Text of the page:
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UKCA: What is an IVD?

According to the current UK MDR 2002, an in vitro diagnostic medical device is

‘a medical device which

a) is a reagent, reagent product, calibrator, control material, kit, instrument, apparatus, equipment or system, whether used alone or in combination; and 

b) is intended by the manufacturer to be used in vitro for the examination of specimens, including blood and tissue donations, derived from the human body, solely or principally for the purpose of providing information: 

i. concerning a physiological or pathological state 

ii. concerning a congenital abnormality 

iii. to determine the safety and compatibility of donations, including blood and tissue donations, with potential recipients, or 

iv. to monitor therapeutic measures and includes a specimen receptacle but not a product for general laboratory use, unless that product, in view of its characteristics, is specifically intended by its manufacturer to be used for in vitro diagnostic examination.’ 

Understand the devices Intended Purpose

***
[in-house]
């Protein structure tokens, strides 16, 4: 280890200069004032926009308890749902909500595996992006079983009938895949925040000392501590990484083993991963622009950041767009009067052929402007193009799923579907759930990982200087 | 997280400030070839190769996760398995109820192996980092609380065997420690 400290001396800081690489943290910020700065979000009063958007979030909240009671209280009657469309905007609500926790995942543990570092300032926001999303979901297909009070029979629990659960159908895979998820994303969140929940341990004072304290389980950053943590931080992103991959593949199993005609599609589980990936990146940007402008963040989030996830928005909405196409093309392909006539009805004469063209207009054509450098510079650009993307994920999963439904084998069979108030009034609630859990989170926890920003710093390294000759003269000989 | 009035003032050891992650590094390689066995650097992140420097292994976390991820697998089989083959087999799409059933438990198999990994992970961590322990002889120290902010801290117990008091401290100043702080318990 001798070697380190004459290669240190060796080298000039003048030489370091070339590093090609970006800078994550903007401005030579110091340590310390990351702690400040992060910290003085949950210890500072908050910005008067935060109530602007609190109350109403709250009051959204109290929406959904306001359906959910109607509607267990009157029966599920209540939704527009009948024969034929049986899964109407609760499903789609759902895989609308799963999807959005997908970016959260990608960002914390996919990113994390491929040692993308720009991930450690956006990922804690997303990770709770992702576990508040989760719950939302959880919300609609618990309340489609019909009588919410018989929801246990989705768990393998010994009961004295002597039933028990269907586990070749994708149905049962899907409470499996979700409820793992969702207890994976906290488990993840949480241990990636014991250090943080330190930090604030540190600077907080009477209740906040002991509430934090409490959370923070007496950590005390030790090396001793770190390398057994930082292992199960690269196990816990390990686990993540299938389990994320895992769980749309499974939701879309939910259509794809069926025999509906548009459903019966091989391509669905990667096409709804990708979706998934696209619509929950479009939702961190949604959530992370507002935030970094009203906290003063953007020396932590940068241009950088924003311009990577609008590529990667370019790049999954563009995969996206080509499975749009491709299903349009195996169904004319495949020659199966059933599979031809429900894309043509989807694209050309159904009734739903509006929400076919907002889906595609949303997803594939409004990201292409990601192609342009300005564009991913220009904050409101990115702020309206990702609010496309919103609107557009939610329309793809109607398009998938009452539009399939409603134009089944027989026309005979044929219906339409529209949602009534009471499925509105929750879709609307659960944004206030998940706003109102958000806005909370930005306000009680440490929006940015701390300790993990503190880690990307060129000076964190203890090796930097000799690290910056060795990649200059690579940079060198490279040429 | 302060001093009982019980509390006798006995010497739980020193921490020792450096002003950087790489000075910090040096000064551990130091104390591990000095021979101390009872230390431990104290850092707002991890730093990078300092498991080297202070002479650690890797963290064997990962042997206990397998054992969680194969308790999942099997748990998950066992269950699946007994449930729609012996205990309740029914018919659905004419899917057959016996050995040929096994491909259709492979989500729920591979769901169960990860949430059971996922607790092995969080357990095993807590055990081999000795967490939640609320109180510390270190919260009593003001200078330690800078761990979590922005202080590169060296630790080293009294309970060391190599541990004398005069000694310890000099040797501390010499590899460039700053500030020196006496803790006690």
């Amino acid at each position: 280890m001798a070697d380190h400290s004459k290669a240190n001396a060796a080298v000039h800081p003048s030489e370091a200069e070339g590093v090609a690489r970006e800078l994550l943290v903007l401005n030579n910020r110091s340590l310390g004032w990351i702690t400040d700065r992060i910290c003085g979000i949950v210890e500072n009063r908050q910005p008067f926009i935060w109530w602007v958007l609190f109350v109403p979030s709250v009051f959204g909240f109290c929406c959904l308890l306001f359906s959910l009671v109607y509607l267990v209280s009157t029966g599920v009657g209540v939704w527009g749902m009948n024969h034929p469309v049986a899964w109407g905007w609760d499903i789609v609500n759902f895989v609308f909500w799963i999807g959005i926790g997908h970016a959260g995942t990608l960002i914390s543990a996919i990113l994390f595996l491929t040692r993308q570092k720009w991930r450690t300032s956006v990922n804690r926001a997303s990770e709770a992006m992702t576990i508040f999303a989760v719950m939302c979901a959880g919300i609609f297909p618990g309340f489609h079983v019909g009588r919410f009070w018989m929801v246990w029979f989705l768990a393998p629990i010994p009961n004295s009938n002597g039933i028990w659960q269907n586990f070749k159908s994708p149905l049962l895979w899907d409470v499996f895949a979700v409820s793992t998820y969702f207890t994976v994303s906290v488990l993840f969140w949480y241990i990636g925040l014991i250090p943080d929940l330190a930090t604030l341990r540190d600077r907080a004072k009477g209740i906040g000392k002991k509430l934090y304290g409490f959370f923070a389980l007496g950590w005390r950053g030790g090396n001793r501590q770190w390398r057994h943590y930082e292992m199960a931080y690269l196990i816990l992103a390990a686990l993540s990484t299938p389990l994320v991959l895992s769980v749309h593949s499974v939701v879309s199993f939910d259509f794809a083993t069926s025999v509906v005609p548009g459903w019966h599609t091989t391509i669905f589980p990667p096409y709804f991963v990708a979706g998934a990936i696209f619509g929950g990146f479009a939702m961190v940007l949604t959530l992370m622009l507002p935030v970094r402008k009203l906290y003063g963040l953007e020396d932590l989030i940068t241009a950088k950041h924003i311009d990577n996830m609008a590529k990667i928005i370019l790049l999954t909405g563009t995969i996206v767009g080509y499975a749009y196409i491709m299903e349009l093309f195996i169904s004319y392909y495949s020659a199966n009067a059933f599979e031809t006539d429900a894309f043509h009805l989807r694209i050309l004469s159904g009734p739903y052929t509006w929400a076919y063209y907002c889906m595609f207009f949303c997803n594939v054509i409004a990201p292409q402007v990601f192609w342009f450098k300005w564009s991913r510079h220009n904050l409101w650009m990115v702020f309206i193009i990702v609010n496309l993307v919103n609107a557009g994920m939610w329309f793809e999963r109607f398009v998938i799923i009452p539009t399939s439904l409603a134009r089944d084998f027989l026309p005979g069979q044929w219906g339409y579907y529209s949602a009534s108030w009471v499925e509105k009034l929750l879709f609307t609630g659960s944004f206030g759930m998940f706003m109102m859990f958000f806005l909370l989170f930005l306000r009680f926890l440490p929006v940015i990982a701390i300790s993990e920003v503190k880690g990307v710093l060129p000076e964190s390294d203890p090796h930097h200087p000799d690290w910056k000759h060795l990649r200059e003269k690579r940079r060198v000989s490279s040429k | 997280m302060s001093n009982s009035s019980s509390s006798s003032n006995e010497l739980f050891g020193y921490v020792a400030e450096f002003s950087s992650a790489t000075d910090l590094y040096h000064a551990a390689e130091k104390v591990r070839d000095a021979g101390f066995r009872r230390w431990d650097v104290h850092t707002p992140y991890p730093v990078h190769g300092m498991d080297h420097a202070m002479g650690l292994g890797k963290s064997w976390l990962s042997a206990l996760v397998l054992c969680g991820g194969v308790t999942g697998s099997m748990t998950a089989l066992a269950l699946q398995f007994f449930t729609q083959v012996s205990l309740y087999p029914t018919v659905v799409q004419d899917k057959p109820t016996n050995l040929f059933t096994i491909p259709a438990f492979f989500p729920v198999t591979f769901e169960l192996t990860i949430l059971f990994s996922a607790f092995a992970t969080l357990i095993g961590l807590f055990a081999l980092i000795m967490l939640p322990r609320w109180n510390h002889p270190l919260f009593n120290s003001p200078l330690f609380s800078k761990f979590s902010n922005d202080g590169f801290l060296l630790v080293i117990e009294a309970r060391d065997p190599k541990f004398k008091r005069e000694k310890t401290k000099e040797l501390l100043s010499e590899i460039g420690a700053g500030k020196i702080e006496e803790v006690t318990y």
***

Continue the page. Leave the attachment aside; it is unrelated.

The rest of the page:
The key question to start is: Does the output from the test have a medical purpose? This question differentiates the device from other non-medical tests, for example: tests used to check if you are driving while under the influence of drugs or alcohol, or what percentage of your genetic heritage comes from Iceland.

Specimen receptacles, intended for the containment and perseveration of specimens derived from the human body for the purposes of medical examination are also considered an IVD.

Some software including mobile apps, offer many different elements of testing, some parts of that application may have a medical objective, some may not. SO it is really important to understand which parts of the software come under the scope of the MDR2002. For more information on this, refer to the MHRA guidance on Medical devices: software applications (apps) – GOV.UK (

If the purpose of the device is not intended by the manufacturer to be an IVD device, then this could fall into ‘General Laboratory Use’ and would therefore sit outside of the MDR2002. However the limitations of the use of the device should be clearly stated on the label.

Reference:  IVDD_legislation_guidance_-_PDF.pdf (